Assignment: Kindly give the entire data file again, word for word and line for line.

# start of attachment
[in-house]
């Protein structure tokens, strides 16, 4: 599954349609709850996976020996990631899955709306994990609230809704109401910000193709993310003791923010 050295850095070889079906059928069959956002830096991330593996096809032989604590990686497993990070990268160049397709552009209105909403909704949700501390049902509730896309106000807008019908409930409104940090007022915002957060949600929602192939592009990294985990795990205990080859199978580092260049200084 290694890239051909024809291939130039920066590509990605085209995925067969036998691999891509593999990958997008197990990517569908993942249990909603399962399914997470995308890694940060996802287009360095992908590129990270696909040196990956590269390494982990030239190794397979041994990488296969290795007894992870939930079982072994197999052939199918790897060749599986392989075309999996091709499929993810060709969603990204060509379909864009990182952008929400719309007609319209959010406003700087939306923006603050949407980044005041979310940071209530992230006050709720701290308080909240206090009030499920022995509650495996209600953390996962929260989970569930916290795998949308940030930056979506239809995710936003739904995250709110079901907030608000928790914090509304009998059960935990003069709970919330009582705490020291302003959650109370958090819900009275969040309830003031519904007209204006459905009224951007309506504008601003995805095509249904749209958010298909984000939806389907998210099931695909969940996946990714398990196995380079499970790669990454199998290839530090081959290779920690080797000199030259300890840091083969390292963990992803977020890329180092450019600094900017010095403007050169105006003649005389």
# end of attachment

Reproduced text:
[in-house]
């Protein structure tokens, strides 16, 4: 599954349609709850996976020996990631899955709306994990609230809704109401910000193709993310003791923010 050295850095070889079906059928069959956002830096991330593996096809032989604590990686497993990070990268160049397709552009209105909403909704949700501390049902509730896309106000807008019908409930409104940090007022915002957060949600929602192939592009990294985990795990205990080859199978580092260049200084 290694890239051909024809291939130039920066590509990605085209995925067969036998691999891509593999990958997008197990990517569908993942249990909603399962399914997470995308890694940060996802287009360095992908590129990270696909040196990956590269390494982990030239190794397979041994990488296969290795007894992870939930079982072994197999052939199918790897060749599986392989075309999996091709499929993810060709969603990204060509379909864009990182952008929400719309007609319209959010406003700087939306923006603050949407980044005041979310940071209530992230006050709720701290308080909240206090009030499920022995509650495996209600953390996962929260989970569930916290795998949308940030930056979506239809995710936003739904995250709110079901907030608000928790914090509304009998059960935990003069709970919330009582705490020291302003959650109370958090819900009275969040309830003031519904007209204006459905009224951007309506504008601003995805095509249904749209958010298909984000939806389907998210099931695909969940996946990714398990196995380079499970790669990454199998290839530090081959290779920690080797000199030259300890840091083969390292963990992803977020890329180092450019600094900017010095403007050169105006003649005389």